As for soccer, how many teams really want a 22-year-old coming out of college? There's actually word that MLS has discussed discontinuing the draft. They'd be better off taking an 18-year-old out of high school or signing a 22-year-old out of Europe or Mexico. Or developing them at an academy.
 

FootballHQ

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US national team always feels ripe for an experienced manager to come in and develop them for a 4 year cycle. They tried it with Klinsmann which was hit and miss and surprised in recent times they've gone back to bog standard American choices like Bruce Arena for a second spell which was a disaster and now choosing Gregg Berhalter who I presume will be in until 2022.

You look back to 2010 which imo was the strongest squad they've sent to a world cup given Howard, Bocanegra, Onyewu, DaMarcus Beasley, Clint Dempsey and Donovan were all in the 28-31 age range (and Bradley Jr was 22 and up and coming) and it felt underwhelming them going out in last 16 to Ghana basically due to Bob Bradley shoehorning everyone into a inflexible 4-4-2 (remember Slovenia ripping through that first half).

As an aside I was browsing Redcafe back then and remembering some of the American posters going on and on about a midfielder called Torres. Way they talked he was a cross between Xavi and Pirlo. Interesting seeing him in that squad and he just played all his career in the Mexican league. Anyway....

Seemed they flirted with Van Gaal a few years back but he chose to retirement. Surprised they couldn't attract Gus Hiddink when he was doing his tour of international teams a while ago.

Does feel an attractive international job considering the MLS continues to improve, great lifestyle and you'll have likes of Pulisic and Reyna in mid to late 20s when 2026 comes around so the USA could possibly get past the last 16 with a kind draw.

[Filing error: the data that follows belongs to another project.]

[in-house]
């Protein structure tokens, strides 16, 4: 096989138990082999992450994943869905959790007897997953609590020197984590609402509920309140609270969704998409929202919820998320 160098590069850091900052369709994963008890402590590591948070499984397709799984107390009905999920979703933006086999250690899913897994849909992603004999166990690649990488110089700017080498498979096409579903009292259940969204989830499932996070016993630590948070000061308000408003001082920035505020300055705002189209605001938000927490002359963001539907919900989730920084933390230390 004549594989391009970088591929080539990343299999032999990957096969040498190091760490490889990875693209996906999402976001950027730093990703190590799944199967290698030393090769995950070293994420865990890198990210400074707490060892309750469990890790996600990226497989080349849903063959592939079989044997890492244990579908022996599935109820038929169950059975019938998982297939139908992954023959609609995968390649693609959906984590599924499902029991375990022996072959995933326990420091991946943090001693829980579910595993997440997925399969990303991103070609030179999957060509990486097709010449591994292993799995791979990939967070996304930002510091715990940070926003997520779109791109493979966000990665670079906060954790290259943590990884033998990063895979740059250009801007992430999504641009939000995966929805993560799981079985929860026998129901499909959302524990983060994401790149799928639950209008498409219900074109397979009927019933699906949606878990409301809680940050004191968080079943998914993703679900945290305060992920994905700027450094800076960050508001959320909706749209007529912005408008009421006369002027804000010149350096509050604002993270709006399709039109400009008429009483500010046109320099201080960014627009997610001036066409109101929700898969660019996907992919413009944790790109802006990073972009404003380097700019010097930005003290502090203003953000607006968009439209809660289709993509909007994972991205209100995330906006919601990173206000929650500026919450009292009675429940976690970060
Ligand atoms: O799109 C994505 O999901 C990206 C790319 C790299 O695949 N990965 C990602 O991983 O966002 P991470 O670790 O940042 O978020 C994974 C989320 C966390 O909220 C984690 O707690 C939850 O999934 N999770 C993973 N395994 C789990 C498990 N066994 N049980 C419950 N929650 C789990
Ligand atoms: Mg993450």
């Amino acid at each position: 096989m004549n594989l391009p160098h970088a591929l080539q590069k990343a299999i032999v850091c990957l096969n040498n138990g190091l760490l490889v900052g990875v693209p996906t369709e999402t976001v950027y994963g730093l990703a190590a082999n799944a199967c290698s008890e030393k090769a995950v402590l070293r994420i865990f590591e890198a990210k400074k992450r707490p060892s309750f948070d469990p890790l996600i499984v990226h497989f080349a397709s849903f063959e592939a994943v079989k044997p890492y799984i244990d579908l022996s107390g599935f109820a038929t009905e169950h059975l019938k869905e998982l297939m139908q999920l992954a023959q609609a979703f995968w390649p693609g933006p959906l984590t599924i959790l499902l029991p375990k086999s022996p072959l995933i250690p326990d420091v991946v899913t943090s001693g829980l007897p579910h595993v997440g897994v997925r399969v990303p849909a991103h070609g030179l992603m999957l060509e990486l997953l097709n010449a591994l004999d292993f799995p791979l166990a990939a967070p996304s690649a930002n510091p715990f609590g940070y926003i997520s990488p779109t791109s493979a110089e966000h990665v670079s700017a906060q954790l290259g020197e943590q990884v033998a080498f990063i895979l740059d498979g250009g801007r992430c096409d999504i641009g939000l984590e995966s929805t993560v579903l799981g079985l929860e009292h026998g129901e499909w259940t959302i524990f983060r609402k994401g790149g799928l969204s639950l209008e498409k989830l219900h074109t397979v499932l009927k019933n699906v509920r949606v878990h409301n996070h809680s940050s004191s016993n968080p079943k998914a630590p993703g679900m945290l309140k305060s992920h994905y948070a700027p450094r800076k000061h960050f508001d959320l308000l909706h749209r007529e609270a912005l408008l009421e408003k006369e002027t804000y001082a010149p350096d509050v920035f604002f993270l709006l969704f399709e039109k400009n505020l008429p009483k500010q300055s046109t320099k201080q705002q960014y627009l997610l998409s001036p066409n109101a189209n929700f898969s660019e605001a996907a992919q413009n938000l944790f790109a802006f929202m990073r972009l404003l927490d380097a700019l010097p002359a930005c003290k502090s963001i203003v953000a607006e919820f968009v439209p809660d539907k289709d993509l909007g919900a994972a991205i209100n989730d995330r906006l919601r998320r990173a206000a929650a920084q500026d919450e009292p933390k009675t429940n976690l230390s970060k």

MrMarcello

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Torres was the lone midfielder that had the ability to control the ball and dribble around/away from pressure. The rest of the mids just lumped up forward/lateral or played it back. He also had a pretty good left foot.

Holden was another starlet that could do similar but injuries ruined him shortly after the WC.
 

FootballHQ

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Just looking at current US squad and my word it's stacked with incredibly promising players under the age of 25. Most of them are at elite clubs in europe already compared to good players they've had in the past who'd taken a while to get over to europe e.g Landon Donovan.

In their squad for the match v Wales are:

Sergino Dest (Barca)- 20
Chris Richards (Bayern Munich)- 20
Weston McKennie (Juve)- 22
Tyler Adams (RB Leipzig)- 21
Yunus Musah (Valencia)- 17
Pulisic (Chelsea)- 22
Gio Reyna- (Dortmund)- 17
Kondra de la Fuente (Barca)- 19

That's not a bad young spine to work with at all. Could do with decent CB coming through but lots of quality in midfield and attack. Has the feel of Belgium a decade ago when their current 11 were all and similar ages and already emerging in good leagues.

Can see US doing well at 2026 world cup when many of them will be mid 20s, last 8 potential I think.